Fourth Quadrant by W. Michael Gear
The post-apocalyptic outcome of an international banking failure thrusts the world into a violent struggle for existence and brings into question the meaning of what it is to “do the right thing”.
Fourth Quadrant: Wyoming Chronicles: Book 2 by W. Michael Gear
Hardcover | $34.99
This book continues the story begun in Dissolution following the outcome of an international banking collapse and corruption of the entire internet banking system. We are reintroduced to some of the characters from the previous book and meet new ones as well. Here, Lauren Davis, a young woman working in a bank in Colorado Springs is startled to find several million dollars in the account of an elderly woman wishing to withdraw a few hundred from her meager savings. As other tellers begin muttering about obviously incorrect figures appearing on their screens, one of the supervisors quietly approaches her and tells her to pull all her cash out and leave town, quickly. Thus begins her transformation from a normal existence to one of violence and moral ambiguity that challenges her very basis of belief in herself and the world.
As society unravels and people resort to brutality and aggression to either stay alive or profit from the chaos, Lauren speeds north to her home in Wyoming, dodging brigands who take advantage of the lawlessness to murder, rape and rob. When she finally reaches the border and having demonstrated her legitimate claim to be Wyoming girl, she volunteers to use her skills with her motorcycle to become a runner delivering food, water, ammo and whatever else to the border guards, founded once it became clear that everyone in Colorado wanted to escape the conflagration on the Front Range. As a result she becomes embroiled in a life and death struggle that shakes her morals to their foundations. Having been both the victim and the perpetrator of fatal violence, she descends into a hell of self-doubt and depression. She is reunited with a childhood friend, many years estranged and finds salvation of a sort, but no peace.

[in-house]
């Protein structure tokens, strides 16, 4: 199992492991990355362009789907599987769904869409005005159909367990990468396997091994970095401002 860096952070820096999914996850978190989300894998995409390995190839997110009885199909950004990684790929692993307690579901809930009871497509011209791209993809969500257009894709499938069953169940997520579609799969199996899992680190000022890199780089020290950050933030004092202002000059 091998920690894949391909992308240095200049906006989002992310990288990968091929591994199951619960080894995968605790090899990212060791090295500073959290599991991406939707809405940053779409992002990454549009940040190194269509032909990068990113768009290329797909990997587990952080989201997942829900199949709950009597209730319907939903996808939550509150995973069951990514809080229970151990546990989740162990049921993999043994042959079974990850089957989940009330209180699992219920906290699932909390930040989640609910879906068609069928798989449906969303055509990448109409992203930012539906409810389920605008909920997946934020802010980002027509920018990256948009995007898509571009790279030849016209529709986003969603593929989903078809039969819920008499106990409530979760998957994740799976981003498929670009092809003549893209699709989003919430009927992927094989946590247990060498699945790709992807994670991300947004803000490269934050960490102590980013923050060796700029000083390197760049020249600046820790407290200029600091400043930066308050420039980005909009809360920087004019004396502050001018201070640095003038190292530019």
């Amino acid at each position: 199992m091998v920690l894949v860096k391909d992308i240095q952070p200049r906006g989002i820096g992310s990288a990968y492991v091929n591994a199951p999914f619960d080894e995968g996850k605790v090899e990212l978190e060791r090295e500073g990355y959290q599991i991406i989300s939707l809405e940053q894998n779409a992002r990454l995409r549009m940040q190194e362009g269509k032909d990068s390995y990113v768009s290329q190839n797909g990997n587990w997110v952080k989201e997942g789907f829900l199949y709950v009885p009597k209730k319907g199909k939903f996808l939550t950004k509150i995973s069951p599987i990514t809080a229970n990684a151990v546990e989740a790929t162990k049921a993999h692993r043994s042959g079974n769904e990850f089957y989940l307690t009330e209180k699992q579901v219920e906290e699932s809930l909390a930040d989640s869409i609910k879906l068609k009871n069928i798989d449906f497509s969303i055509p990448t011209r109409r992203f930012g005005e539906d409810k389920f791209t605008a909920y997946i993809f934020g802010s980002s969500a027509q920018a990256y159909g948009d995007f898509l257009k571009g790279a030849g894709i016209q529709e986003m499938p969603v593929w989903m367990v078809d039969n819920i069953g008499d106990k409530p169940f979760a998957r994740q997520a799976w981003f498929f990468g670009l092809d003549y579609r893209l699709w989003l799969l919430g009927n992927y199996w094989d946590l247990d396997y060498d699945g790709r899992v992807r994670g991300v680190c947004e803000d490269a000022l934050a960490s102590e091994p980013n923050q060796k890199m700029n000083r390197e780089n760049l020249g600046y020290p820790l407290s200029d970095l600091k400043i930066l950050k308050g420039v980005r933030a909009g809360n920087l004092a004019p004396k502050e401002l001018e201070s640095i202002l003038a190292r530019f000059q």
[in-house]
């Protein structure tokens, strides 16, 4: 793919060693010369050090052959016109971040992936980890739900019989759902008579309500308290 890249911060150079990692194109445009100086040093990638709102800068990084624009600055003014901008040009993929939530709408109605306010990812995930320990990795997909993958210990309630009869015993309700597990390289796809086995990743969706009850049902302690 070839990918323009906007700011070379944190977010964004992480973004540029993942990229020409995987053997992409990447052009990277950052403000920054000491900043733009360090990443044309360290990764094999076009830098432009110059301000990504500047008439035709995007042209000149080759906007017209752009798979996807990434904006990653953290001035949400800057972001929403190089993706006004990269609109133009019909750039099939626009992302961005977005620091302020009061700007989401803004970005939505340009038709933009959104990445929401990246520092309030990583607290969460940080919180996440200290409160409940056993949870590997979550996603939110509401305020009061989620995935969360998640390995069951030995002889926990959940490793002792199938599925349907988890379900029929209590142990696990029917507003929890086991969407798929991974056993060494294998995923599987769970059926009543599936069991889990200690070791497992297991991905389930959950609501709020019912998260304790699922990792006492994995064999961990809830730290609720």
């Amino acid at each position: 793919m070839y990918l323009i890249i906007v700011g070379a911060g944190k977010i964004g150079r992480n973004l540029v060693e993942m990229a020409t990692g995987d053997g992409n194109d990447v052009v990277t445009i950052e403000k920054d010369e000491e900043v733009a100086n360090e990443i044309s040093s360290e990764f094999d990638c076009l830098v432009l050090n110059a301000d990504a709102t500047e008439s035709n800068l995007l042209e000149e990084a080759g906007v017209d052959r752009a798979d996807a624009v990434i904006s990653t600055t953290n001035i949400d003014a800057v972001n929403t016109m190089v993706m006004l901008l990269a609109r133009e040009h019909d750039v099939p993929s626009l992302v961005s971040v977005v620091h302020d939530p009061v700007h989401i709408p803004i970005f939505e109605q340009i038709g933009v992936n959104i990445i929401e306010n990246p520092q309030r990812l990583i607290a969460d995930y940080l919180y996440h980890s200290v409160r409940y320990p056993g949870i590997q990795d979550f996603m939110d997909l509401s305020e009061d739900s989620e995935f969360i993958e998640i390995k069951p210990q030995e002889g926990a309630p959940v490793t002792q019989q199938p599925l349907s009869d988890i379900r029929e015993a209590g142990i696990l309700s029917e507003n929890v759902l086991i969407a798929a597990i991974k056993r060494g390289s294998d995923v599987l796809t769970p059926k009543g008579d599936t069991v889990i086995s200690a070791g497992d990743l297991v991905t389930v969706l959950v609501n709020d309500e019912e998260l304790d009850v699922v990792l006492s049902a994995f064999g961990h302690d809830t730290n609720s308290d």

It is easy to write “this is a page turner you can’t put down” but in this case the phrase is apt. If you don’t get a nervous stomach reading this, afraid every minute about what will happen or not happen, you’re not paying attention. With vivid characters, non-stop action and a philosophical question at the root of all of it, this book delivers on several levels. It has all the greater “punch” because everything is completely believable. The reader does not doubt that all of this could very well happen. We have fallen into a state where we take for granted that our neighbors and others in our society will act, if not totally morally, at least with a modicum of civility, to the extent that we don’t murder each other over food, water and gasoline. When that certainty of safety is removed, the world becomes a frightening and disheartening place. How we deal with it can mean the difference between life and death, and between decency and indecency.